Voter Demographics

Over at the Dick Howe Blog Site is a series of posts looking at the election for US Senator, back on 25 June 2013, when our new Junior Senator became the Democrat, Edward Markey.

The most recent installment was about Voter Demographics.  We are promised a fourth installment, which "will scrutinize the demographics of those who voted in both the 2011 city election and in the 2013 Senate election."

The first installment looked at the overall numbers as of 1 January 2013.  The interesting part, to me was that Unenrolled outnumber Democrats, who outnumber Republicans.

  • Democrats – 22,005 (40%)
  • Republicans – 4,827 (9%)
  • Unenrolled – 27,731 (50%)

The next installment looked at the voters in the 2011 municipal election, where there was a turnout of about 9500.

Observations? The group that accounts for the most votes is the 50-59 cohort (2245 votes from this group of a total of 9513 cast). The group that contains the most reliable voters is the 70-79 cohort (1,372 of 3,414 voted which is 40%).

 

If you are serious about understanding the voters, it might be worth a stop at Dick Howe's Blog.

Remember, numbers don't lie.

Oh, and it sure looks like an enthusiasm gap on our part.

Regards  --  Cliff

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At Least One Person Talking of Challenging Niki for 3rd District

The [Lowell] Sun had an article earlier in the month about Dr Timothy Imholt, of Methuen, who is preparing to challenge US Representative Niki Tsongas, Democrat, from the 3rd Congressional District here in the Commonwealth of Massachusetts.  Below are some extracts from the article, written by Reporter Rick Sobey.

Of course it will be a challenge.  The incumbent is in a strong position.  The article quotes Frank Talty, co-director of the UMass Lowell Center for Public Opinion.  (We don't often hear from Mr Talty, do we?)  Mr Talty asserts that the Republicans should not even think about this district.  "Niki has accrued a strong reputation, has been very visible in the community, and is stronger than when she came in, so it will be real tough for a Republican,"

Regards  --  Cliff

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State GOP Committee Needs to Reach Out

In today's edition of The [Lowell] Sun is a response to an earlier OpEd by Columnist Peter Lucas.  Mr Lucas talked about how good things look for the Mass GOP in 2014.  This letter, found here, says there is a lot of work to be done.

Regards  —  Cliff

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The Surveillance Society

A friend of mine, commenting on the depth and breadth of Federal Government (and perhaps even some States and Cities) electronic surveillance made the following point:

You may count me among the paranoid/suspicious/worried/angry and ban me forever from the Beltway Club.  For me the issue is clear.  The people have to have the information necessary to form reasonable opinions, and this includes  laws.   Are they willing to sacrifice their rights, including probable cause, for imagined victories in a war on terror that is itself quite nebulous.  Have NSA whistle blowers been presented to the public to present their arguments?  Has anyone asked me if I am willing to continue to cede my rights?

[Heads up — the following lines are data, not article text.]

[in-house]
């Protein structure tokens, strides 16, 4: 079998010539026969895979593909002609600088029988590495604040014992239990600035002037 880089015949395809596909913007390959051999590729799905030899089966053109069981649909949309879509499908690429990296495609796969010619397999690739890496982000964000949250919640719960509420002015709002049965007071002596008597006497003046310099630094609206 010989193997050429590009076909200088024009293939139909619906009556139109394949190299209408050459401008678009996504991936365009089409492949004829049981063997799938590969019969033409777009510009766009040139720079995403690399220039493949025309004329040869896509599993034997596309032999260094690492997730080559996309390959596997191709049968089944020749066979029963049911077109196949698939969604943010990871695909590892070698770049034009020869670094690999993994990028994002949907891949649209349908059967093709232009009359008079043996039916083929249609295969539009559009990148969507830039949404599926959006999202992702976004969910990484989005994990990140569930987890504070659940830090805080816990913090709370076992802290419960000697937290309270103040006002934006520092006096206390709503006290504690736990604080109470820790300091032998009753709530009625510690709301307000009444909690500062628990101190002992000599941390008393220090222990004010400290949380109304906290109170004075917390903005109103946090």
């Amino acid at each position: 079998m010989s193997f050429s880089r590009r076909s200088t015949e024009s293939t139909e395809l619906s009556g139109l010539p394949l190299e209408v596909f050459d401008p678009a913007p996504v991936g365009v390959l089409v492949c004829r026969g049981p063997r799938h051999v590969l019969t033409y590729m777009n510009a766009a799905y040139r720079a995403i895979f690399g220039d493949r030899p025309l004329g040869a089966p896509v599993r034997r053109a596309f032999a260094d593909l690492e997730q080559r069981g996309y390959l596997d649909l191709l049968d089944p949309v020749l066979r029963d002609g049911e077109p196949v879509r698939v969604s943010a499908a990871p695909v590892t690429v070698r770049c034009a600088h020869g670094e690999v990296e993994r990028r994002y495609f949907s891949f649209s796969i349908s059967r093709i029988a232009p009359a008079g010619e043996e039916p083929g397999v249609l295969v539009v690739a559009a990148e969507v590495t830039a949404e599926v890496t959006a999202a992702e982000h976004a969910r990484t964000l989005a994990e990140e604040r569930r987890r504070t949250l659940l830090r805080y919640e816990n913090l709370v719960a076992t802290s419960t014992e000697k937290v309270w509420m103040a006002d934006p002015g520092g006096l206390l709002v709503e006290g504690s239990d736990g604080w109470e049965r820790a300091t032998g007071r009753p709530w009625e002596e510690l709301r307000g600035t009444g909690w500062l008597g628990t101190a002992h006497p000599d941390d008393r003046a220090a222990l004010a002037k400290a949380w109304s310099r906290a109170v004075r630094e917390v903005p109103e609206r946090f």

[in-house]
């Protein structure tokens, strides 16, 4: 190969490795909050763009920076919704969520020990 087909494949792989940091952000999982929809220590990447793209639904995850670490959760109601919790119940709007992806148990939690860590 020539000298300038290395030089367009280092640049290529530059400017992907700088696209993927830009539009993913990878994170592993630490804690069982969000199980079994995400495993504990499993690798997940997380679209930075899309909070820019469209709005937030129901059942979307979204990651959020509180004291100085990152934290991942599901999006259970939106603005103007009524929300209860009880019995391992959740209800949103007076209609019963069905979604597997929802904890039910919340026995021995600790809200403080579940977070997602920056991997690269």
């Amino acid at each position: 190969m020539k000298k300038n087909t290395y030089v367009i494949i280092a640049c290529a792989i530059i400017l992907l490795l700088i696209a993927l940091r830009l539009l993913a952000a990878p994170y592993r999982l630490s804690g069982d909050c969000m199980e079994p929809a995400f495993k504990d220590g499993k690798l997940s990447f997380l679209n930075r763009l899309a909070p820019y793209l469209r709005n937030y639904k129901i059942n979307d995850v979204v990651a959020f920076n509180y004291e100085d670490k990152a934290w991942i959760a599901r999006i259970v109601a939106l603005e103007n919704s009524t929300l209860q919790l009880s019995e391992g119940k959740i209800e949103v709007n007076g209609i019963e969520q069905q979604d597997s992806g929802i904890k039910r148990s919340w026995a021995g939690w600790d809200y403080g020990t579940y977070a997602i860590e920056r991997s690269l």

What surprises me the most is reading Loop comments on this issue.  I read this morning that 3 Americans had been killed in Afghanistan by an Afghan soldier and would like someone to explain to me "for what?"  If people are dying to promote an ideal and to protect our freedom (saw this on a poster somewhere), we had better be sure that those freedoms are real.  We can survive another attack; our system of government cannot survive continued attacks on our civil liberties. Maybe we have to water the tree of liberty once in a while.

What I want to see is a very public and understandable discussion/debate on who we are and what is important, to include the people (as in We the People) who still, I hope, form the backbone of the country.  Of course, the "government" can invoke the State Secrets rule without further explanation.  Then it can classify the devil out of various claims so that we all feel safer.  Well,  I do not feel safer.  I feel threatened, and not only by Al Qaeda.

I believe this person's call for "a very public and understandable discussion/debate on who we are and what is important, to include the people (as in We the People) who still, I hope, form the backbone of the country" is exactly what we need, both in 2014 and 2016.  Republicans who run on this issue will provide clarity for the voters.

Regards  —  Cliff

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LRCC Meeting Thursday, 4 April

This Thursday the LRCC will be meeting UPSTAIRS at the VFW.  We will enter via the bar, downstairs, and then move up to the main floor, which is more "smoke free".

We will have the following Agenda:

  1. Greet Visitors.
  2. Approve minutes from last meeting.
  3. Treasurer's Report (Submitted electronically, as Kamal Jain is unavailable).
  4. Old Business: (Planned Activities, Ward Reorganizations, Get Out the Vote)
  5. New Business: (Current local political controversy consequences, Possible Primary debates, Senate Primary Candidates)
  6. Comments from Surrogates for Senate Primary Race Candidates.
  7. Comments from the State Committee Reps.

Regards  --  Cliff

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The People Are Not Happy